Humiliation Heritage in China: Discourse, Affectual Governance and Displaced Heritage at Tiananmen Square - Andy Law
Revitalising Blackfoot Heritage and Addressing Residential School Trauma - Bryony Onciul
Reading Local Responses to Large Dams in South-east Turkey - Sarah Elliot
Placing the Flood Recovery Process - Rebecca Whittle and Hugh Deeming and William Medd and Maggie Mort and Marion Walker and Claire Twigger-Ross and Gordon Walker
Village Heritage and Resilience in Damaging Floods and Debris Flows, Kullu Valley, Indian Himalaya - Richard Johnson and Esther Edwards and James Gardner
Cultural Heritage and Animal Disease: The Watchtree Memorial Stone - Josephine Baxter
Earthquakes: People, Landscape and Heritage in Japan - Takashi Harada
Industrial Heritage and the Oral Legacy of Disaster: Narratives of Asbestos Disease Victims from Clydeside, Scotland - Athur McIvor
Translating Foot and Mouth: Conveying Trauma in Landscape Photography - Rupert Ashmore
Changing 'Red to Grey': Alien Species Introductions to Britain and the Displacement and Loss of Native Wildlife from our Landscapes - Peter Lurz
Displacing Nature: Orang-utans in Borneo - Marc Ancrenaz and Isabelle Lackman
Better to be a Beast than Evil: Human-Wolf Interaction and Putting Central Asia on the Map - OEzgun Emre Can
After nanoq: flat out and bluesome: A Cultural Life of Polar Bears: Displacement as a colonial trope and strategy in contemporary art - Mark Wilson and Bryndis Snaebjornsdottir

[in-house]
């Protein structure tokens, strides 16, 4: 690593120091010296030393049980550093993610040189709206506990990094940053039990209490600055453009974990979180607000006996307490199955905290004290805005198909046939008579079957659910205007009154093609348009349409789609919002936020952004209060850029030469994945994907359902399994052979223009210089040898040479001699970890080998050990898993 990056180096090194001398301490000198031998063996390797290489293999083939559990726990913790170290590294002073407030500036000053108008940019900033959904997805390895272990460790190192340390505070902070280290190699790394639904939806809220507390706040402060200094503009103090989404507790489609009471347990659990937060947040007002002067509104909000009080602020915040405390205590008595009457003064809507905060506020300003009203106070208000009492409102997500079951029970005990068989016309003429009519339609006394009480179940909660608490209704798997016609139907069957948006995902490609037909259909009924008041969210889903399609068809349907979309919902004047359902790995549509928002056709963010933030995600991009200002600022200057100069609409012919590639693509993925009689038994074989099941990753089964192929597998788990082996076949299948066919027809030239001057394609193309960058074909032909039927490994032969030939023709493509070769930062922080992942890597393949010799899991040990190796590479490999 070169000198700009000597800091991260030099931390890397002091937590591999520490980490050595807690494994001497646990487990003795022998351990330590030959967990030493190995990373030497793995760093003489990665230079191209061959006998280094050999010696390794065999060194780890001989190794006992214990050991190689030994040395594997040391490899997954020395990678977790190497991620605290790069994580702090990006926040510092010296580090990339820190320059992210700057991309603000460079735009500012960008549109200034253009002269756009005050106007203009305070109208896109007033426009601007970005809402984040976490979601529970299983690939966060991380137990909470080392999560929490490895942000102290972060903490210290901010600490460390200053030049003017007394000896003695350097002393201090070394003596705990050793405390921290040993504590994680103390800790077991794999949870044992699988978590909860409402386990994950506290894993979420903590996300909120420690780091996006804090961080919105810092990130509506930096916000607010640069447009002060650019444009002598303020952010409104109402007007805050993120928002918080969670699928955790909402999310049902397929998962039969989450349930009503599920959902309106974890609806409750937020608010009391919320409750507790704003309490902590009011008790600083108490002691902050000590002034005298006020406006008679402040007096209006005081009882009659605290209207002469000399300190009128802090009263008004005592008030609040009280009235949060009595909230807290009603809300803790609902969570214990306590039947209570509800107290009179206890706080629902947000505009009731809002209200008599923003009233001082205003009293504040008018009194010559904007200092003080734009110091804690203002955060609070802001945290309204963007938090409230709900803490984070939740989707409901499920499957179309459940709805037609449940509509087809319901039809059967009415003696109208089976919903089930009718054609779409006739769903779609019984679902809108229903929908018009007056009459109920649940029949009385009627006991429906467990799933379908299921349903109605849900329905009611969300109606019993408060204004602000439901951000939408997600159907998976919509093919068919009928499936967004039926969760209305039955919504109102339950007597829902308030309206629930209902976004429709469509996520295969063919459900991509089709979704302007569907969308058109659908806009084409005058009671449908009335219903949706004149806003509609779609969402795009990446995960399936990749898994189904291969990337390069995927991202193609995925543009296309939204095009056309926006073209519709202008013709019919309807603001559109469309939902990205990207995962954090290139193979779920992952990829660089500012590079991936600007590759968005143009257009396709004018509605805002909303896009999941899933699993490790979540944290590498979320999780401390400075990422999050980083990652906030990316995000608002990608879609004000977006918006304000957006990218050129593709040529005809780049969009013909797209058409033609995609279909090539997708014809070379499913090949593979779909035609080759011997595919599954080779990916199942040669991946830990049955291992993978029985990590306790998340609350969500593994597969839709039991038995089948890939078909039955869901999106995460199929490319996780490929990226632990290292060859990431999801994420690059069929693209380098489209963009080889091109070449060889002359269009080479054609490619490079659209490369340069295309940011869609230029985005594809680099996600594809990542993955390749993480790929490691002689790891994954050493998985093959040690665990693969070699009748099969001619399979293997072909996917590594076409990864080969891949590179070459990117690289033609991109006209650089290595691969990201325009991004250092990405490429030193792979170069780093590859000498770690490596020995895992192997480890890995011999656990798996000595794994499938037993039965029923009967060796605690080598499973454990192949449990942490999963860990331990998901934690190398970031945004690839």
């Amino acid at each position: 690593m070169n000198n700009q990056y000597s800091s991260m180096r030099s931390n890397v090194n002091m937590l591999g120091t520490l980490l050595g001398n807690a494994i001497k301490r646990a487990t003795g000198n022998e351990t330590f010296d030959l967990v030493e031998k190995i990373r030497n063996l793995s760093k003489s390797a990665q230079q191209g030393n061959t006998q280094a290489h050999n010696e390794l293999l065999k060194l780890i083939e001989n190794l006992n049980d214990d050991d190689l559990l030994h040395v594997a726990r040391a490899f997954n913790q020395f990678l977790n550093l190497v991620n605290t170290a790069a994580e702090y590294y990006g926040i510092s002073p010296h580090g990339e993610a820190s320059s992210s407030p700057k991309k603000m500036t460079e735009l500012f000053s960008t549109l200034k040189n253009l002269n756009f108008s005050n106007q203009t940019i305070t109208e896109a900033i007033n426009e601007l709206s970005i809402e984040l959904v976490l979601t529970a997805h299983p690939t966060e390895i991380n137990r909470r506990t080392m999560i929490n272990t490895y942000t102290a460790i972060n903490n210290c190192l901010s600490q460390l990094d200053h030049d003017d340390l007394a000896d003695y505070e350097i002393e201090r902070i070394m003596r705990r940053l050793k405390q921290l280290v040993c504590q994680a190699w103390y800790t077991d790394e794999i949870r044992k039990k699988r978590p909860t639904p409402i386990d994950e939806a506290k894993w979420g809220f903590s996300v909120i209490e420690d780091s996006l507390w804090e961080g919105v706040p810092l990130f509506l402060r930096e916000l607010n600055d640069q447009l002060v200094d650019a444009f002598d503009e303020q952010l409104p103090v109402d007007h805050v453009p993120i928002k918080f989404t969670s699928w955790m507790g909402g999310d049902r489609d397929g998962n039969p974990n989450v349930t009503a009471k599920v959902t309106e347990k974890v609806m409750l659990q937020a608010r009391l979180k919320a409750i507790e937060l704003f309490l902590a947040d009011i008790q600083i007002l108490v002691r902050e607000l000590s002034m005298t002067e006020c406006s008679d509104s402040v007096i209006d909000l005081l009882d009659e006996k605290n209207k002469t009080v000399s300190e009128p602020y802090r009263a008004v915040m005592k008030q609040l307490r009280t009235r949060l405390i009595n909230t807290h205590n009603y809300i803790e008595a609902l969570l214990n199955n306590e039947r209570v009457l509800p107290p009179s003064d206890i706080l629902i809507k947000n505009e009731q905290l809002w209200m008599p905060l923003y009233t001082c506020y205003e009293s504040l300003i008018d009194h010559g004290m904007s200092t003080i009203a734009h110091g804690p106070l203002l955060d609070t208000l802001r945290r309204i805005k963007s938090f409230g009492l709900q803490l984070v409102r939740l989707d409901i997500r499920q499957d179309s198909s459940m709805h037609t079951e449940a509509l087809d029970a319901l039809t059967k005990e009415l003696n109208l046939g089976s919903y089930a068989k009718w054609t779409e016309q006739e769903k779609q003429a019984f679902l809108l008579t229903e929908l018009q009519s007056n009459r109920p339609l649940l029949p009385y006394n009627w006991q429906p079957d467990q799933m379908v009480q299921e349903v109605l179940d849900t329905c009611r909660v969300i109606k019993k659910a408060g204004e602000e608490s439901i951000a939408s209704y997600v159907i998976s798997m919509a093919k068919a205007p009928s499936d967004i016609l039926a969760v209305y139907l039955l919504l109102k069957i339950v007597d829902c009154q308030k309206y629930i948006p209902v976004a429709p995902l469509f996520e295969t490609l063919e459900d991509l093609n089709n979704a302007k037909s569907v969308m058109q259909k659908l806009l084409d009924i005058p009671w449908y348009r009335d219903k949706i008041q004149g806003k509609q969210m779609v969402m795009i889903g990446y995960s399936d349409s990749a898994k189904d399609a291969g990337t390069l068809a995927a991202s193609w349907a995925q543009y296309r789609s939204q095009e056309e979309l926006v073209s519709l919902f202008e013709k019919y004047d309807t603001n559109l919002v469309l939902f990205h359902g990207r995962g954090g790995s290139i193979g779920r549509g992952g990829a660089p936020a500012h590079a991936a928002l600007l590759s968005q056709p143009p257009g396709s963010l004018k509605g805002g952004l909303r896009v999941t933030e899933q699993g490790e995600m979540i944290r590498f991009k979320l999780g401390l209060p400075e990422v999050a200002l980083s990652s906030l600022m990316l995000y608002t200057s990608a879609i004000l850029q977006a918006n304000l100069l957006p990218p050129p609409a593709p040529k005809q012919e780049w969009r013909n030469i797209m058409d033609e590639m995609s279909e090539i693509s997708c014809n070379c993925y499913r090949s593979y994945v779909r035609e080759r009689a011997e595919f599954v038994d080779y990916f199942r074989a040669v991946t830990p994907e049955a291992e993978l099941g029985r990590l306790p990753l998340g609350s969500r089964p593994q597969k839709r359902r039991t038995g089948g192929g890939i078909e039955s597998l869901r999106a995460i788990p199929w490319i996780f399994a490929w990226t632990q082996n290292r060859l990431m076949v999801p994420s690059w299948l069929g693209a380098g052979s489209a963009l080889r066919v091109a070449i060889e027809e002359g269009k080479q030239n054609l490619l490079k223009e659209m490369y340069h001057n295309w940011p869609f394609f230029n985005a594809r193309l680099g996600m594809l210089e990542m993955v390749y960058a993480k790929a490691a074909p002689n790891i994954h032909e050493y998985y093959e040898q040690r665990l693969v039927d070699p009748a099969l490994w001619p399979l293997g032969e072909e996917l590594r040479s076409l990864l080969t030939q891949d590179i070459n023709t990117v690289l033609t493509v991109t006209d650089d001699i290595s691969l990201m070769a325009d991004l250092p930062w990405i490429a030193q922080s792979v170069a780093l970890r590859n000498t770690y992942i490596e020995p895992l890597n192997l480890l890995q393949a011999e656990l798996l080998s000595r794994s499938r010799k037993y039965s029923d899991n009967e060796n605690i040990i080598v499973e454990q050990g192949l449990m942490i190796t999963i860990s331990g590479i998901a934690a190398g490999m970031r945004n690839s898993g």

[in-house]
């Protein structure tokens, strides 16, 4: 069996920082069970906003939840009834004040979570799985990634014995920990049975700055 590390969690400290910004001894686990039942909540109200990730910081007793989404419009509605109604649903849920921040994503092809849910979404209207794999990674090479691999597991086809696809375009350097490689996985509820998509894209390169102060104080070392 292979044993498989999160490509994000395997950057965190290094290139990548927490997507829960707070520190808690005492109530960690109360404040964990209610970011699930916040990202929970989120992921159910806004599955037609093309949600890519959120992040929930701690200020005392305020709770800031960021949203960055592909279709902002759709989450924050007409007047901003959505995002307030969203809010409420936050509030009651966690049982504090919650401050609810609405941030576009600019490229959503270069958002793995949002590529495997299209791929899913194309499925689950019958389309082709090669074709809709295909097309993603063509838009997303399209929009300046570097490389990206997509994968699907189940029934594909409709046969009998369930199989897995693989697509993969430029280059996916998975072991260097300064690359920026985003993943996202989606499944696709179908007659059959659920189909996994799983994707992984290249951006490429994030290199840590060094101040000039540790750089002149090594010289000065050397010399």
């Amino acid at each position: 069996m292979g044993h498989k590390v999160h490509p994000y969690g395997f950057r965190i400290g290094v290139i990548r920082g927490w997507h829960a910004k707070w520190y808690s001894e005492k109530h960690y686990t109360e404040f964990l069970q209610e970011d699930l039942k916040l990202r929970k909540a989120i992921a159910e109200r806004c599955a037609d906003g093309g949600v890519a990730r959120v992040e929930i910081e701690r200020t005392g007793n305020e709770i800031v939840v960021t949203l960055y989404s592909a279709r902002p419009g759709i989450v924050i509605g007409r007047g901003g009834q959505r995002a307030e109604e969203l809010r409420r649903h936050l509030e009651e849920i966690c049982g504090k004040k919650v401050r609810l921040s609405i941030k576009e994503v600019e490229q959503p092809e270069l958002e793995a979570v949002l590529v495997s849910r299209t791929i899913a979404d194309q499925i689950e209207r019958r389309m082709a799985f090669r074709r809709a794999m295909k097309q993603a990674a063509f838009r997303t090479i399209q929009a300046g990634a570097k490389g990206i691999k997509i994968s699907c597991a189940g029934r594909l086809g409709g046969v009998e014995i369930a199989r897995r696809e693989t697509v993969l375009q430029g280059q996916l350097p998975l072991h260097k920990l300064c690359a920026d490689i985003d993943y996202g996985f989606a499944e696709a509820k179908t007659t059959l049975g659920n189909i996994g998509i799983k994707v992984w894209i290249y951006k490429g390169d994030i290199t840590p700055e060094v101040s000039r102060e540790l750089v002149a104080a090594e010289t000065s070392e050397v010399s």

What Heritage? Whose Heritage? Debates Around Culling Badgers in the UK - Pat Caplan
The Great Barrier Reef: Environment, Disaster and Heritage - Billy Sinclair
Endpiece - Phil O'Keefe
List of Contributors
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Review quote

[T]his remains a book which should be read by those with an interest in the social dimension of disasters, in how society responds in different ways to trauma and loss and how heritage can be repossessed, rebuilt and re-presented in novel ways, implicitly as part of a recovery process. The chapters present contemporary debates and practices based on equally contemporary cases and, given its eclectic content, all readers will find much of interest in the content. INTERNATIONAL JOURNAL OF HERITAGE STUDIES

Flicking through the index of this volume indicates just how perceptively compiled and thorough an understanding the editors have of it. We see the anticipated indexical content such as the names of places, animals and types of disasters but there are also terms which are explicitly cognisant of the breadth of intangibility involved in heritage interpretation.Displaced heritage is after all intangible and often needs to be unearthed from an assortment of different dimensions. MUSEUM & SOCIETY
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About Dr. Ian Convery

Peter Davis was born in August 1921. He joined an infantry unit after school, deferring a scholarship to Cambridge until after the War. In 1942 he joined the SAS. This book tells of his experiences in Sicily and Italy in 1942 and 1943. He went on to be promoted to Captain and following a skirmish in France in 1945, was awarded the Military Cross. After the War, he took up his scholarship and was granted a Master of Arts degree. He married and moved to South Africa. Peter was murdered on 4 March 1994 and this remains an unsolved crime. Editor Details: Paul Davies, the author's son, has resettled in the UK after many years in South Africa.